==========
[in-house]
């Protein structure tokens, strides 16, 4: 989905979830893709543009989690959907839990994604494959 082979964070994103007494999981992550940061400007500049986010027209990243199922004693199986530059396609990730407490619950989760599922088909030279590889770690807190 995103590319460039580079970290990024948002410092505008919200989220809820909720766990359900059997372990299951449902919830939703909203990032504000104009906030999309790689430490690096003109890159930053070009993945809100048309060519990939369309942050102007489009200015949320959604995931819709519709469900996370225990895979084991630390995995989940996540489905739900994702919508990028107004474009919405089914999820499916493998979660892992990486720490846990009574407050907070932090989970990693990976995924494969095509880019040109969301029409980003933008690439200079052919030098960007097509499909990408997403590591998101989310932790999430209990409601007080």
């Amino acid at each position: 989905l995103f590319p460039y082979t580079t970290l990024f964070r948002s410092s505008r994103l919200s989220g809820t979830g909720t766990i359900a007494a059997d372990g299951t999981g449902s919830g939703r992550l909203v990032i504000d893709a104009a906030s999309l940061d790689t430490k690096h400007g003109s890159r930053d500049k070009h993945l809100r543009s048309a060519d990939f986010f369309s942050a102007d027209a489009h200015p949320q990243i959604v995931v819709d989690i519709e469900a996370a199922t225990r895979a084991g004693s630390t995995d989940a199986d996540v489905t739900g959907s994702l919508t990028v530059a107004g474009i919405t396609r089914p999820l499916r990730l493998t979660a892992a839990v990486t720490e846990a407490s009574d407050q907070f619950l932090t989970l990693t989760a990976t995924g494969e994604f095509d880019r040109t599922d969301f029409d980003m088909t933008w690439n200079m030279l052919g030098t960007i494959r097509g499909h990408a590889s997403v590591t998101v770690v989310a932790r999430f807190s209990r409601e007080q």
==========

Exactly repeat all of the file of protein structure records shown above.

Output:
[in-house]
């Protein structure tokens, strides 16, 4: 989905979830893709543009989690959907839990994604494959 082979964070994103007494999981992550940061400007500049986010027209990243199922004693199986530059396609990730407490619950989760599922088909030279590889770690807190 995103590319460039580079970290990024948002410092505008919200989220809820909720766990359900059997372990299951449902919830939703909203990032504000104009906030999309790689430490690096003109890159930053070009993945809100048309060519990939369309942050102007489009200015949320959604995931819709519709469900996370225990895979084991630390995995989940996540489905739900994702919508990028107004474009919405089914999820499916493998979660892992990486720490846990009574407050907070932090989970990693990976995924494969095509880019040109969301029409980003933008690439200079052919030098960007097509499909990408997403590591998101989310932790999430209990409601007080």
């Amino acid at each position: 989905l995103f590319p460039y082979t580079t970290l990024f964070r948002s410092s505008r994103l919200s989220g809820t979830g909720t766990i359900a007494a059997d372990g299951t999981g449902s919830g939703r992550l909203v990032i504000d893709a104009a906030s999309l940061d790689t430490k690096h400007g003109s890159r930053d500049k070009h993945l809100r543009s048309a060519d990939f986010f369309s942050a102007d027209a489009h200015p949320q990243i959604v995931v819709d989690i519709e469900a996370a199922t225990r895979a084991g004693s630390t995995d989940a199986d996540v489905t739900g959907s994702l919508t990028v530059a107004g474009i919405t396609r089914p999820l499916r990730l493998t979660a892992a839990v990486t720490e846990a407490s009574d407050q907070f619950l932090t989970l990693t989760a990976t995924g494969e994604f095509d880019r040109t599922d969301f029409d980003m088909t933008w690439n200079m030279l052919g030098t960007i494959r097509g499909h990408a590889s997403v590591t998101v770690v989310a932790r999430f807190s209990r409601e007080q």